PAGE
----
A JOBSWORTH wheel clamper crippled a doctor's car while she made a home visit to an elderly cancer patient.

Shocked neighbours who tried to intervene had to look on helplessly as Dr Melanie Wyn paid the �130 release fee so that she could continue the rest of her house calls last Thursday.

Vic Goody, 71, a neighbour at the Burford Court sheltered housing development in Reading's Caroline Street, returned from a shopping trip to find Dr Wyn in tears and said: "It's disgraceful.

"I wish I'd been 30 years younger, I'd have punched him in the mouth. I told him the woman she was visiting has got cancer and said, 'What if she was visiting a sick relative of yours? He said, 'I would have clamped her, it's my job.' They should use their common sense."

Fellow neighbour Mick Breakspear, also a patient of Dr Wyn's Melrose Surgery, spotted the Parking Control Management (PCM) clamper from his window but his protests fell on deaf ears.

Mr Breakspear said: "Fair enough, she didn't have doctor's badge but I explained to him she was a doctor. It's not good enough."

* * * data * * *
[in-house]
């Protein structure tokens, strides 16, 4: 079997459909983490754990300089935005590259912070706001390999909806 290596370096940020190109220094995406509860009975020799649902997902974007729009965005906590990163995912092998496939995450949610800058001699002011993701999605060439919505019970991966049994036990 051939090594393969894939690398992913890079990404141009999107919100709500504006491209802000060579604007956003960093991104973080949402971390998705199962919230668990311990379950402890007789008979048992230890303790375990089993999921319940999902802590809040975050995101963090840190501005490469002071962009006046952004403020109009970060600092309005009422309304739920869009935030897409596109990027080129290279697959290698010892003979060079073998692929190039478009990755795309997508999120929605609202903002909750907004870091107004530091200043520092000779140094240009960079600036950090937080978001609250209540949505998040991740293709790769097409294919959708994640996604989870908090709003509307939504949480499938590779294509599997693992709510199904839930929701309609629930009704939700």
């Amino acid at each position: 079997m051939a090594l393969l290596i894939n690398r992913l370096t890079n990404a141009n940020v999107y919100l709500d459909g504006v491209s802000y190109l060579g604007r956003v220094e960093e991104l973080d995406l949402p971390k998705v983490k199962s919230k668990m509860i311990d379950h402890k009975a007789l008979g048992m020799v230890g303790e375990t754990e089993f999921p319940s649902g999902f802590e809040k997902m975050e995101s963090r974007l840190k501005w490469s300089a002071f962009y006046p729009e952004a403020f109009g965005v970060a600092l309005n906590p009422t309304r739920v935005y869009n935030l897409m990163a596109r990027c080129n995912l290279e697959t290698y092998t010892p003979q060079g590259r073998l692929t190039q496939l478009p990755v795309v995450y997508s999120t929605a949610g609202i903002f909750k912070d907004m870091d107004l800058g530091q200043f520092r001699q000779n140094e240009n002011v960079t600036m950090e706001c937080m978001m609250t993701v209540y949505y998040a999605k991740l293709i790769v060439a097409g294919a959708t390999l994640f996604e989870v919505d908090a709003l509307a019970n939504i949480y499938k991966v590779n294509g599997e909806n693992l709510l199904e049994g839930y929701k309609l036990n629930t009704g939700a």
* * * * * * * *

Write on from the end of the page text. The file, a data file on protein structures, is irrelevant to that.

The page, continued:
He said last year he saw a care worker's car clamped while she visited a sick woman. Mr Goody, a part-time driver, was clamped himself last month after parking a company car for a "few minutes" to collect something from his flat and had the �190 fine docked from his wages.

Neighbours say they celebrated when Reading Borough Council hired PCM to prevent drivers from other areas using Burford Court as a car park but want to see clampers using common sense.

Neither Dr Wyn not PCM would comment but council spokesman Oscar Mortali, urging residents to get visitor permits, said it will ask the clampers to rescind the penalty.

Abbey ward councillor and transport leader, Tony Page, who stressed the firm is employed at no cost to the council or residents, said Dr Wyn should have been displaying a doctor's permit but pledged to review the guidelines given to clampers.

He added: "In the circumstances, when he was told this was a doctor, I'm appalled the clamper went ahead anyway. He could have verified it quite easily."